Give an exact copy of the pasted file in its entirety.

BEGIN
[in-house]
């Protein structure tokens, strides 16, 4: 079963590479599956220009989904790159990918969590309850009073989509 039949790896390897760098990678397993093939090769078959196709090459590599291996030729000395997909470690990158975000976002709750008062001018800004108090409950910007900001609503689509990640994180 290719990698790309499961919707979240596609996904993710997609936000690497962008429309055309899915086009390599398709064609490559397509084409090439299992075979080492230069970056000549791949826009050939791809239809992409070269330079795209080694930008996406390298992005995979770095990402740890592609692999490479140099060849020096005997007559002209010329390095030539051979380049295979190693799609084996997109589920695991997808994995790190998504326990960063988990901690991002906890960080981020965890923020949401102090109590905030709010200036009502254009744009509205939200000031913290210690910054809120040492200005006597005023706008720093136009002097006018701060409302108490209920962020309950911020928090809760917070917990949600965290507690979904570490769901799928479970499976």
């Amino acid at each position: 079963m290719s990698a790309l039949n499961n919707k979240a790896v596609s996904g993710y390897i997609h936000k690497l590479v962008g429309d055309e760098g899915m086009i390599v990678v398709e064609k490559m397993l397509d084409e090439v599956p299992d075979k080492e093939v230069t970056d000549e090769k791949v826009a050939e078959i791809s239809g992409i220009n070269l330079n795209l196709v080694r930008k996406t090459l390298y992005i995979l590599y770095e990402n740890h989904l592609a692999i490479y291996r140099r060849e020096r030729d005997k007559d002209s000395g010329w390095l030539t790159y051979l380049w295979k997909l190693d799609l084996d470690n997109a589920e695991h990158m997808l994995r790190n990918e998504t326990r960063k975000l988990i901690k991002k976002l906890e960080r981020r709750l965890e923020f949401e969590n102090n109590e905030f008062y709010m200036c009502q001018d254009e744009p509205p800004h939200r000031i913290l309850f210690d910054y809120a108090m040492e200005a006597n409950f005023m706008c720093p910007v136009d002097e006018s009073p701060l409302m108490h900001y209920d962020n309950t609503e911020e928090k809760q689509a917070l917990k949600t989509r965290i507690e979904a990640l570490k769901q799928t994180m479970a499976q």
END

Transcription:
[in-house]
């Protein structure tokens, strides 16, 4: 079963590479599956220009989904790159990918969590309850009073989509 039949790896390897760098990678397993093939090769078959196709090459590599291996030729000395997909470690990158975000976002709750008062001018800004108090409950910007900001609503689509990640994180 290719990698790309499961919707979240596609996904993710997609936000690497962008429309055309899915086009390599398709064609490559397509084409090439299992075979080492230069970056000549791949826009050939791809239809992409070269330079795209080694930008996406390298992005995979770095990402740890592609692999490479140099060849020096005997007559002209010329390095030539051979380049295979190693799609084996997109589920695991997808994995790190998504326990960063988990901690991002906890960080981020965890923020949401102090109590905030709010200036009502254009744009509205939200000031913290210690910054809120040492200005006597005023706008720093136009002097006018701060409302108490209920962020309950911020928090809760917070917990949600965290507690979904570490769901799928479970499976």
């Amino acid at each position: 079963m290719s990698a790309l039949n499961n919707k979240a790896v596609s996904g993710y390897i997609h936000k690497l590479v962008g429309d055309e760098g899915m086009i390599v990678v398709e064609k490559m397993l397509d084409e090439v599956p299992d075979k080492e093939v230069t970056d000549e090769k791949v826009a050939e078959i791809s239809g992409i220009n070269l330079n795209l196709v080694r930008k996406t090459l390298y992005i995979l590599y770095e990402n740890h989904l592609a692999i490479y291996r140099r060849e020096r030729d005997k007559d002209s000395g010329w390095l030539t790159y051979l380049w295979k997909l190693d799609l084996d470690n997109a589920e695991h990158m997808l994995r790190n990918e998504t326990r960063k975000l988990i901690k991002k976002l906890e960080r981020r709750l965890e923020f949401e969590n102090n109590e905030f008062y709010m200036c009502q001018d254009e744009p509205p800004h939200r000031i913290l309850f210690d910054y809120a108090m040492e200005a006597n409950f005023m706008c720093p910007v136009d002097e006018s009073p701060l409302m108490h900001y209920d962020n309950t609503e911020e928090k809760q689509a917070l917990k949600t989509r965290i507690e979904a990640l570490k769901q799928t994180m479970a499976q």